Satisfactory answers to these questions were found by Berry (1989); see also the survey by Paris and Wood (1995). These answers are linked to the terms involving the complementary error function in the more powerful expansions typified by the combination of (2.11.10) and (2.11.15). Thus if (), then lies in the right half-plane. Hence from §7.12(i) is of the same exponentially-small order of magnitude as the contribution from the other terms in (2.11.15) when is large. On the other hand, when , is in the left half-plane and differs from 2 by an exponentially-small quantity. In the transition through , changes very rapidly, but smoothly, from one form to the other; compare the graph of its modulus in Figure 2.11.1 in the case .
In particular, on the ray greatest accuracy is achieved by (a) taking the average of the expansions (2.11.6) and (2.11.7), followed by (b) taking account of the exponentially-small contributions arising from the terms involving in (2.11.15).
Rays (or curves) on which one contribution in a compound asymptotic expansion achieves maximum dominance over another are called Stokes lines ( in the present example). As these lines are crossed exponentially-small contributions, such as that in (2.11.7), are “switched on” smoothly, in the manner of the graph in Figure 2.11.1.
Expansions similar to (2.11.15) can be constructed for many other special functions. However, to enjoy the resurgence property (§2.7(ii)) we often seek instead expansions in terms of the -functions introduced in §2.11(iii), leaving the connection of the error-function type behavior as an implicit consequence of this property of the -functions. In this context the -functions are called terminants, a name introduced by Dingle (1973).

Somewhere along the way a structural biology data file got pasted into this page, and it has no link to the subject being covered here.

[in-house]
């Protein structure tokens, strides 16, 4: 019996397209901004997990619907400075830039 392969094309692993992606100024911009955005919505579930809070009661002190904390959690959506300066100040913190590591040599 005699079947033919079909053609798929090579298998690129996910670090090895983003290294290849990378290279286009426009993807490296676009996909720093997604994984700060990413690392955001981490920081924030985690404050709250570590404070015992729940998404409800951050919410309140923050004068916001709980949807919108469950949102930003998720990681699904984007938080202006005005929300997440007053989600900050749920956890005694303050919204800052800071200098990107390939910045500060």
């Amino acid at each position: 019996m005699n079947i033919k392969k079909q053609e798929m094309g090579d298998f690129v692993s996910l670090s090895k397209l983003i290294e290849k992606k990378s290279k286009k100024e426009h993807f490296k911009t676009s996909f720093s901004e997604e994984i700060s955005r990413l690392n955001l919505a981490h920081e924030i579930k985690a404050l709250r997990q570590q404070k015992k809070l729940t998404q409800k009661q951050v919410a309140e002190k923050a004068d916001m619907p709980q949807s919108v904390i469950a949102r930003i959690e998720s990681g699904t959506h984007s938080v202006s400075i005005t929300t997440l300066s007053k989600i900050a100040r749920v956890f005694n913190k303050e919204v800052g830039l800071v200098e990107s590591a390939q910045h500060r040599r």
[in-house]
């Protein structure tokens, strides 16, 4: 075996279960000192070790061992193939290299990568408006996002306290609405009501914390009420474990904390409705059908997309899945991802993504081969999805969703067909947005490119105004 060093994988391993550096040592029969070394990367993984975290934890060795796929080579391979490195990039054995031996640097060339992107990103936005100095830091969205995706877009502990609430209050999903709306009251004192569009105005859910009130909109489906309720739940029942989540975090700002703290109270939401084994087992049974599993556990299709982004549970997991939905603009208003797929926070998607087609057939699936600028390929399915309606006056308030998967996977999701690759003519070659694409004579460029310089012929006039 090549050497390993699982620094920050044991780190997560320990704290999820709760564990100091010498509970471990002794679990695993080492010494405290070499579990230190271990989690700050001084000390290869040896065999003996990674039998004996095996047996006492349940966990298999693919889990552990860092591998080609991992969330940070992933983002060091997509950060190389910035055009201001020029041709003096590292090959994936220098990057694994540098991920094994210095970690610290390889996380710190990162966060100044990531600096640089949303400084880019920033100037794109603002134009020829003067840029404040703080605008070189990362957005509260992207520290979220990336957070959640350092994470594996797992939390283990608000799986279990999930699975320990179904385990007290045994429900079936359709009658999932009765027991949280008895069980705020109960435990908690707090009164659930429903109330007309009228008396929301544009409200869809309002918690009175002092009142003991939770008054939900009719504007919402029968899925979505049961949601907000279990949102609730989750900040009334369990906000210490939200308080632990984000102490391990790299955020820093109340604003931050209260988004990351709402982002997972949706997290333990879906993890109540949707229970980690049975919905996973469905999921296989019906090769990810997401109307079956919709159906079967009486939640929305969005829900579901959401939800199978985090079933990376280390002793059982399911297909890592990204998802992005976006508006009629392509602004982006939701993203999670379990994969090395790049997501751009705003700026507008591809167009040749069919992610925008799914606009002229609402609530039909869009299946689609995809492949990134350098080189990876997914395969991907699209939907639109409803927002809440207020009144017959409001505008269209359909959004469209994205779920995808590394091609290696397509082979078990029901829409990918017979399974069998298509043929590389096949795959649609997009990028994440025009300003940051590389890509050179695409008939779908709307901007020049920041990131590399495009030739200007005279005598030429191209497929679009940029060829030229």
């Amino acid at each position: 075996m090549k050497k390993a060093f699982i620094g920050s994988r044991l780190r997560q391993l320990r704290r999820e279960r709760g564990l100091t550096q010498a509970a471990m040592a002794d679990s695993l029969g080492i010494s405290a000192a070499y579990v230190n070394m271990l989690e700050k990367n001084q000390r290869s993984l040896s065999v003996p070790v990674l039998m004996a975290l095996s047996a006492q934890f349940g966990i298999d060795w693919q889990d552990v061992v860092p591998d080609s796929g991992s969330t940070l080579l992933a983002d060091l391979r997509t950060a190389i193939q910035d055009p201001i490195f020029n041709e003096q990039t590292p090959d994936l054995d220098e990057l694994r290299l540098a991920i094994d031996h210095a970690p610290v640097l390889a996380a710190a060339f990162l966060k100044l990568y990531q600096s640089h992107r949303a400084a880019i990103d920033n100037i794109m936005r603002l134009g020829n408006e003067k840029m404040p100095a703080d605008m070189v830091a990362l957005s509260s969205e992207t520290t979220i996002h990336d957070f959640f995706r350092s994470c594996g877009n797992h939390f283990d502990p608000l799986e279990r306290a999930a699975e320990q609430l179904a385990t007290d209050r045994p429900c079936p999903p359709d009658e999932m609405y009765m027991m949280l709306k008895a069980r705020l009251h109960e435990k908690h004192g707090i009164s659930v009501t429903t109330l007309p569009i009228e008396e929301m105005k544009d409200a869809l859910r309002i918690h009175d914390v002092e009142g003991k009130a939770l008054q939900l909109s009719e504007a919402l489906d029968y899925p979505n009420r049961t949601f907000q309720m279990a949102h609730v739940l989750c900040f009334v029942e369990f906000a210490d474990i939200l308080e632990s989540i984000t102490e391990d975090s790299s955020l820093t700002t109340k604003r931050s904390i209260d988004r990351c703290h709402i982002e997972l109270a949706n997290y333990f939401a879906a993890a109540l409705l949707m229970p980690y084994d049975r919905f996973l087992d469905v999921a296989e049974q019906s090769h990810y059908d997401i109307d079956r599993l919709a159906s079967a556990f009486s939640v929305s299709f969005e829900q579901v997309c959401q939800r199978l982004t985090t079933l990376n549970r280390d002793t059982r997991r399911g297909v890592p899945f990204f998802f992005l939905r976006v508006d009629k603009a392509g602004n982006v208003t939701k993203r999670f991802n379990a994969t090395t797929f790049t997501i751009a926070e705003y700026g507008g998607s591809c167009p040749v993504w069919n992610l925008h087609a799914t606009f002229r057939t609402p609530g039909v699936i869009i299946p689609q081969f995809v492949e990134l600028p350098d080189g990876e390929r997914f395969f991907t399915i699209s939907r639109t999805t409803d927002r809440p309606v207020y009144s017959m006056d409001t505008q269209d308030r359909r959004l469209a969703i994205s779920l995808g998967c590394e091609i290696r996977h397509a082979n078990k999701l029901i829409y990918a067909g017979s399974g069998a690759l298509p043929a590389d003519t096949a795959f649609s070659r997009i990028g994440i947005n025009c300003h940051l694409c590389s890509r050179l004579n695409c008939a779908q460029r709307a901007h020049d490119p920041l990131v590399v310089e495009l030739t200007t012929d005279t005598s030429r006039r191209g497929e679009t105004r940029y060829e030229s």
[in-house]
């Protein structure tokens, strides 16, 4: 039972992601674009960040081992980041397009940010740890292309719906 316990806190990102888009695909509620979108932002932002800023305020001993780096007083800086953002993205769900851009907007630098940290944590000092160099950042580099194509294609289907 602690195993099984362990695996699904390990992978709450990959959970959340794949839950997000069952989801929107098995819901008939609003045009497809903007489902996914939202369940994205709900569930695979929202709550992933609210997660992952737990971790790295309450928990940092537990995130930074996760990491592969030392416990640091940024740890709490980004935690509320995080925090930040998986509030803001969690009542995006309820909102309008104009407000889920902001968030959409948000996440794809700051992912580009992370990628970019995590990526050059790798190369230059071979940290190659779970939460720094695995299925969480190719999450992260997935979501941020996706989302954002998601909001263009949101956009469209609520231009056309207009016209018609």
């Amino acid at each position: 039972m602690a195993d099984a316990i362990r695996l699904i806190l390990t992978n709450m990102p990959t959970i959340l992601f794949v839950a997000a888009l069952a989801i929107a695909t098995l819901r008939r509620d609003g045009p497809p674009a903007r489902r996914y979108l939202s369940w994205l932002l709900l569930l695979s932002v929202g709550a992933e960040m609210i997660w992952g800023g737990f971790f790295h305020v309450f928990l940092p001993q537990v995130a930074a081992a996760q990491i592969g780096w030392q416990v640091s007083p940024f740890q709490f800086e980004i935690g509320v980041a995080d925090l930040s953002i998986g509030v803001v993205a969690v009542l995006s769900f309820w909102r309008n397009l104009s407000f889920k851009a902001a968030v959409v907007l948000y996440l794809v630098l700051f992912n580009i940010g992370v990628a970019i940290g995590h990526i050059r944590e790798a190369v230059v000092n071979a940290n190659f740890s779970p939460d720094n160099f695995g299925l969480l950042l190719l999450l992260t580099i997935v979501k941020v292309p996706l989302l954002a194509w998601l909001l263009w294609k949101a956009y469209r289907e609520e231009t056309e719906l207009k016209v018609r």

For illustration, we give re-expansions of the remainder terms in the expansions (2.7.8) arising in differential-equation theory. For notational convenience assume that the original differential equation (2.7.1) is normalized so that . (This means that, if necessary, is replaced by .) From (2.7.12), (2.7.13) it is then seen that the optimum number of terms, , in (2.7.14) is approximately . We set
with , and as in (2.7.17). Then as , with bounded and fixed,
uniformly with respect to in each case.
The relevant Stokes lines are for , and for . In addition to achieving uniform exponential improvement, particularly in for , and for , the re-expansions (2.11.20), (2.11.21) are resurgent.
For further details see Olde Daalhuis and Olver (1994). For error bounds see Dunster (1996c). For other examples see Boyd (1990b), Paris (1992a, b), and Wong and Zhao (2002b).